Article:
Traffic, parking, density, height, and environmental concerns from neighbors and elected officials around a large waterfront project at the tip of Port Norfolk stalled the plan’s progress in August. As the developers work on a new pitch, city officials will hold a meeting this week outside of the specific project process to discuss planning in the Port.
Years of unease have swirled around what started as a combination residential, marina, retail, and boutique hotel plan for the 156,816-square foot site, which was dubbed “Neponset Wharf” by developers. Even after reductions in use and scale, the latest proposal, for 96 units maxing out at 7 stories with 170 parking spaces and a smaller retail area, did not score well with the local civic association or neighbors who attended planning meetings.
Although no formal neighborhood plan is expected to come out of Wednesday’s meeting, city project manager Tim Czerwienski said he hopes to get a sense of residents’ preferences for the site.
Boston Planning and Development Agency (BPDA) staff could then go back to the Neponset Wharf team with a better feel for what elements locals hope to see on their small peninsula.
“Our goal is kind of two-fold,” Czerwienski said. “The overarching theme is obviously that there is a certain amount of development pressure on the Port... We wanted to have a conversation with the neighborhood outside of a formal Article 80 meeting.”
If built, the development would replace the existing MarineMax/Russo Marine structures, and dredge and rehabilitate the marina. Plans shown at earlier meetings highlighted resiliency components to the peninsula’s outer edge to deal with weather events and rising tides.
The site itself “has been underutilized,” Czerwienski said. BPDA officials do not have a stated position on the best use for the land, he said, but “what they’re proposing for the marina would be much needed, much welcome.”
For now, the Neponset Wharf proposal is the only game in town, he said. The issues raised over the course of the planning process so far have been in response to the proposal before them, but planners want to take cues from the feedback to inform development going forward.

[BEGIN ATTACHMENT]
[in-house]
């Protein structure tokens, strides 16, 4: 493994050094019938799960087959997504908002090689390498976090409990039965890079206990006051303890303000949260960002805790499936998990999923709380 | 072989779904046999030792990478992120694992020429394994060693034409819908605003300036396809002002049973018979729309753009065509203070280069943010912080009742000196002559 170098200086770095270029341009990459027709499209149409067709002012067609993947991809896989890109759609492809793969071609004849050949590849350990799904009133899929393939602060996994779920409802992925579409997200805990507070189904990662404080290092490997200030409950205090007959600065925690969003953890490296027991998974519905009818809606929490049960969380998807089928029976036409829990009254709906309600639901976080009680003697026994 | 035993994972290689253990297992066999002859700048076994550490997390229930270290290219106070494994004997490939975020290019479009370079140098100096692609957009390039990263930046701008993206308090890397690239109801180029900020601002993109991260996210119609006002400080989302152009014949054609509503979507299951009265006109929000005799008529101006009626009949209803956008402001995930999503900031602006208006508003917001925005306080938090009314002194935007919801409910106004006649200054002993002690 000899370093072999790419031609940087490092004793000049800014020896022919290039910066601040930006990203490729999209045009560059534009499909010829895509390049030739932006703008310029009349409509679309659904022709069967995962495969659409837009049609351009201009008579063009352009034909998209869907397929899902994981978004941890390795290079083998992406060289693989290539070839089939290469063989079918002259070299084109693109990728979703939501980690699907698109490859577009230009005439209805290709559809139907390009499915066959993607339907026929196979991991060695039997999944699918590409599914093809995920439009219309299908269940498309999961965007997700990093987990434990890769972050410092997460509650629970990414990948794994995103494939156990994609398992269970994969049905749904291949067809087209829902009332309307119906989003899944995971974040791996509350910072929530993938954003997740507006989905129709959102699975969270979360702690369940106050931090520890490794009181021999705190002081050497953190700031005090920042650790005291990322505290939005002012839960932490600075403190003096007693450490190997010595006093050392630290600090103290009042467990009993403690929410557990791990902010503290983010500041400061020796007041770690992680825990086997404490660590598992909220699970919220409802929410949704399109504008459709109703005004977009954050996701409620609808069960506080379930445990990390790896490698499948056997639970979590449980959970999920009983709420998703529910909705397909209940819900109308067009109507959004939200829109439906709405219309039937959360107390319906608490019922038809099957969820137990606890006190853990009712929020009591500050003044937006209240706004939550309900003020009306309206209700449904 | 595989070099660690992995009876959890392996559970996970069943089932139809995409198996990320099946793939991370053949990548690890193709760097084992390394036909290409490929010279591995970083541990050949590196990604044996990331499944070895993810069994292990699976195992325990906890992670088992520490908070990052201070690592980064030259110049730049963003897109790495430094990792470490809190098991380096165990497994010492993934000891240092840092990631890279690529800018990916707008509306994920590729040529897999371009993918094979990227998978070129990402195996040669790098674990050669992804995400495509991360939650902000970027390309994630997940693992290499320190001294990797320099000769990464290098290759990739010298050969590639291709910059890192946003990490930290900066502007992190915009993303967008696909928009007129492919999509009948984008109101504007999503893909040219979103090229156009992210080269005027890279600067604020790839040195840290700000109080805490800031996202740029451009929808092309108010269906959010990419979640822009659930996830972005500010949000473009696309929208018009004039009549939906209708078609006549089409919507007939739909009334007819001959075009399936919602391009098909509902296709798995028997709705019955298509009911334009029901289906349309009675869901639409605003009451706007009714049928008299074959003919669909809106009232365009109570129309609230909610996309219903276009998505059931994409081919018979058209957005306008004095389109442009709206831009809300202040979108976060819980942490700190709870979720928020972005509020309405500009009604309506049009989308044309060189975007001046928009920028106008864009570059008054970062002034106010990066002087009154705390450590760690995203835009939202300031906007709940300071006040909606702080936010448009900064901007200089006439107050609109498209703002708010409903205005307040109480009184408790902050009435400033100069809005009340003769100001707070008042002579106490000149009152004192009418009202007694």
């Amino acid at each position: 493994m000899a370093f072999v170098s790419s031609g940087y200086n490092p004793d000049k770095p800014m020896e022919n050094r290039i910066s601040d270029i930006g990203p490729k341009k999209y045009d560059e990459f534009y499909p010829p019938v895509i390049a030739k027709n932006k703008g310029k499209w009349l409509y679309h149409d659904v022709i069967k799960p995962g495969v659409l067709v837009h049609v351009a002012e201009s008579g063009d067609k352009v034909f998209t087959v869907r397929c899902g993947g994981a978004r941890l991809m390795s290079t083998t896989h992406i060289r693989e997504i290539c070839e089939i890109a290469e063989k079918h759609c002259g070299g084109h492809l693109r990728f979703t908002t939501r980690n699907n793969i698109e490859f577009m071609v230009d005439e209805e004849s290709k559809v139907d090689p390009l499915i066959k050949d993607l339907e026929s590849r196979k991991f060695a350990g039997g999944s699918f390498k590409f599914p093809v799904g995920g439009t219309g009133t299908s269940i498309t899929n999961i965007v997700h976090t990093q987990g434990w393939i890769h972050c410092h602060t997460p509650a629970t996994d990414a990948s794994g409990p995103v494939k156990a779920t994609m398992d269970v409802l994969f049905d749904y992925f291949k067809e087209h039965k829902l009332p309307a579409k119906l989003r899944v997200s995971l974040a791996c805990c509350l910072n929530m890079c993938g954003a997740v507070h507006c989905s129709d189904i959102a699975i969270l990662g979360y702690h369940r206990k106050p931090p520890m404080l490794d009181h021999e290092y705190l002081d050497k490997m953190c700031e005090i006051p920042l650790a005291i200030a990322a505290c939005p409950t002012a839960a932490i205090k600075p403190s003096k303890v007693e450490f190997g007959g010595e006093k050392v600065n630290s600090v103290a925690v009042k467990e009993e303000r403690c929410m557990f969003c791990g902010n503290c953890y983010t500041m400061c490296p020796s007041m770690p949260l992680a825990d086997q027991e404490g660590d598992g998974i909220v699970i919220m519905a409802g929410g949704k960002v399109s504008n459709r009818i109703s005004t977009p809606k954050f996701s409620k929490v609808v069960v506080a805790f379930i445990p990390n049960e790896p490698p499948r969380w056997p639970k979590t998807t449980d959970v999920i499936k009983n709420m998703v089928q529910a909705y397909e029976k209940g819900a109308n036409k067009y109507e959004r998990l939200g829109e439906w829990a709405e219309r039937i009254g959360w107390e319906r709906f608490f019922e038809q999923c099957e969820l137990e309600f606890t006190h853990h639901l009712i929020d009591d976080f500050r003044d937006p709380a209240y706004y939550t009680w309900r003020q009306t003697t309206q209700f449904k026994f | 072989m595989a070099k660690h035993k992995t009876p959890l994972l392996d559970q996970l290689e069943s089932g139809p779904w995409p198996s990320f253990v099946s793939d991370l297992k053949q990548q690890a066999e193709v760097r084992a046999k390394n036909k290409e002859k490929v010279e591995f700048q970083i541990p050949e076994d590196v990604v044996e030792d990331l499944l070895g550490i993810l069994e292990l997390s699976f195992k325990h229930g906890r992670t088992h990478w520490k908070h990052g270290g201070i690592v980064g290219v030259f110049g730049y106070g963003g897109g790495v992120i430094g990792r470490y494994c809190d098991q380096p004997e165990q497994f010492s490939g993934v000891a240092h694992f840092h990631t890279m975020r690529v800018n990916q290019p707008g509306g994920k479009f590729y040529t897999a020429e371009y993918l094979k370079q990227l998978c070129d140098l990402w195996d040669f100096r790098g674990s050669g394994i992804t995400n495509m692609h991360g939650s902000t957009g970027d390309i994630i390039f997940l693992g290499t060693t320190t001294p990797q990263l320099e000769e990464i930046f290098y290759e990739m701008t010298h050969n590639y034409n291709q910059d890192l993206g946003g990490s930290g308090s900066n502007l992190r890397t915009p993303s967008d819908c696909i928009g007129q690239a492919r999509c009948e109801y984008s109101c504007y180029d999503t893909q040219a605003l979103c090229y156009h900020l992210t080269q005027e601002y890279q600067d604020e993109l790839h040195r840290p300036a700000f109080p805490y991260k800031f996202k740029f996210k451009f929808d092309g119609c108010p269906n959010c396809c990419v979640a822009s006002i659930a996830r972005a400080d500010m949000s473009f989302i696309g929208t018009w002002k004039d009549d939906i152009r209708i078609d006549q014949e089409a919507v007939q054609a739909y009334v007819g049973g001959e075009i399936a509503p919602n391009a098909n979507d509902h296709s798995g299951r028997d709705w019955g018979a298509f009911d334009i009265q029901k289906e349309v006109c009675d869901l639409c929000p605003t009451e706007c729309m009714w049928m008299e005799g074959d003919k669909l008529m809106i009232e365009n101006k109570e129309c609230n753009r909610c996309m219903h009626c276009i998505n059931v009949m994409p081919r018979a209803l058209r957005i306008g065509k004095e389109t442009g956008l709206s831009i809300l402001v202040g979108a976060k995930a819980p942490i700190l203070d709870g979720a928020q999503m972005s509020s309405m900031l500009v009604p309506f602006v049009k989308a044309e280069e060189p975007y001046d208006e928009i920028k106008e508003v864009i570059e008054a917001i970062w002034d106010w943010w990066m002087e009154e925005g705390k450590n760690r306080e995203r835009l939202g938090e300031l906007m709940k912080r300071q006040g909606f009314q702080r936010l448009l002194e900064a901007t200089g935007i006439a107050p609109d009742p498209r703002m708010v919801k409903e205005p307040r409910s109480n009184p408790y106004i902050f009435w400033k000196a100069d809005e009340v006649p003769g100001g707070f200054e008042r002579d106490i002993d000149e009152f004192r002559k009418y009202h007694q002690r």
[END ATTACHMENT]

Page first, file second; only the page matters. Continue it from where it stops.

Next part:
“We don’t know of any other proposals popping up, but in the event that they do, we would like to have some idea of what the neighborhood is interested in terms of development,” Czerwienski said.
Port Norfolk and Columbia Point are two key residential areas along the Dorchester coastline that will be eyed as part of ongoing city planning for coastal developments and climate resilience, he noted. A new initiative – Climate Ready Dorchester – is expected to start public work next year.
The Neponset Wharf project is “outpacing that process,” Czerwienski said.
Planners will brief Port Norfolk residents on similar coastline projects in South Boston and East Boston, as well as what to generally expect from the Dorchester plan coming down the line. This is “the frame of development” through which the city is viewing coastal projects — addressing long term climate vulnerabilities while managing growth.
The agenda is “loose,” Czerwienski said, and will end with a discussion on next steps.
“It’s tough to bring a project forward that has no support in the neighborhood, no support from elected officials,” he said. This meeting would be a step toward seeing what planners can do to “facilitate consensus.”
Boston Planning and Development Agency staff are hosting the meeting on Wednesday (Nov. 14) at 6 p.m. at the Port Norfolk Yacht Club. For meeting coverage, check in with dotnews.com and next week’s Dorchester Reporter.